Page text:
Tags: autism | infants | detected | eye-tracking | technology
Image: Autism in Infants Can Be Detected by Eye-Tracking Technology

Autism in Infants Can Be Detected by Eye-Tracking Technology

Thursday, 07 Nov 2013 12:03 PM

By Alexandra Ward

Researchers have uncovered early signs of autism in infants using eye-tracking technology that monitors when and how long a baby looks into other people's eyes.

The study, published Wednesday in the journal Nature, suggests that babies who later develop autism exhibit decreased eye contact with people between 2 and 6 months of age. By contrast, babies who don't develop the behavioral spectrum disorder focus increasingly more and more on other people's eyes as they get older.

Using eye-tracking technology on 110 different babies (some who were considered high-risk for autism), researchers from both the Marcus Autism Center and Emory University showed them "scenes of naturalistic caregiver interaction" to see where exactly the infants focused their gazes.

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The subjects were tested 10 times over a three-year period. By the time they were 3 years old, 13 of the toddlers had been formally diagnosed with autism, according to the Los Angeles Times. The children who had been diagnosed had displayed steadily decreasing eye contact from the two-month point on.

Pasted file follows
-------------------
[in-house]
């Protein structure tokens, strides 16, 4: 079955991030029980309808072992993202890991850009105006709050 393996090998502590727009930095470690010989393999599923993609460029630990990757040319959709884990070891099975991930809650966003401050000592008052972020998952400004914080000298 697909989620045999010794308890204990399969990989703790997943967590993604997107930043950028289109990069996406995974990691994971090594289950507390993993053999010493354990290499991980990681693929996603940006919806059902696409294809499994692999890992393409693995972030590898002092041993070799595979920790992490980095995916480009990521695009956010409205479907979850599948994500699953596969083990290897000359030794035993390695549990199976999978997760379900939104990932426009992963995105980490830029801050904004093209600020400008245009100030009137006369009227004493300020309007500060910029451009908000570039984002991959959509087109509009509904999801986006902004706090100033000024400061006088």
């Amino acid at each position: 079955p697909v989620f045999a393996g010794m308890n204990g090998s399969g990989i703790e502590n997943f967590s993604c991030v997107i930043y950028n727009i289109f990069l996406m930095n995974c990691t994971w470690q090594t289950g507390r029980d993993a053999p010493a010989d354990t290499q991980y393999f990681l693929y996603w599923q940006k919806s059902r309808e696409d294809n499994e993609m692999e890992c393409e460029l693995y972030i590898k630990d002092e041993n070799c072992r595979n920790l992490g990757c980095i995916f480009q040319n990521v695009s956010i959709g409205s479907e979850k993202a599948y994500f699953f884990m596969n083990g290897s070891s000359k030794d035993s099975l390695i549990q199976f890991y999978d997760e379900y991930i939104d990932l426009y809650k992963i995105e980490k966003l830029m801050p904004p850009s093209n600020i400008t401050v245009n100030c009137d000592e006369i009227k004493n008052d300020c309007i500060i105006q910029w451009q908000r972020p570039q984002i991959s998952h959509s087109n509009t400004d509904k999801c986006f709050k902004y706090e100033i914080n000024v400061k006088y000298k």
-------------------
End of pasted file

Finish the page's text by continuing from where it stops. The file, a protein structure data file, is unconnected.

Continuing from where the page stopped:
"Kids whose eye fixation falls off most rapidly are the ones who later on are the most socially disabled and show the most symptoms," Dr. Warren Jones, author of the study and director of research at the autism center, told the New York Times. "These are the earliest known signs of social disability, and they are associated with outcome and with symptom severity. Our ultimate goal is to translate this discovery into a tool for early identification [of children with autism]."

Most cases of autism in children are diagnosed between 3 and 5 years of age, but the study suggests that screening — and even therapies — can start much sooner.

"It really does present an opportunity for seeing if we could do some preventative interventions," Dr. Sally Ozonoff, vice chairwoman for research in psychiatry and behavioral sciences at the MIND Institute of the University of California, Davis, told the Times. "Maybe you could keep the child from heading into that decline, so it doesn’t turn into autism."

Autism diagnoses have increased over the last 10 years, according to the Centers for Disease Control and Prevention. In 2008, one child in every 88 was autistic compared to one in 150 in 2002. 

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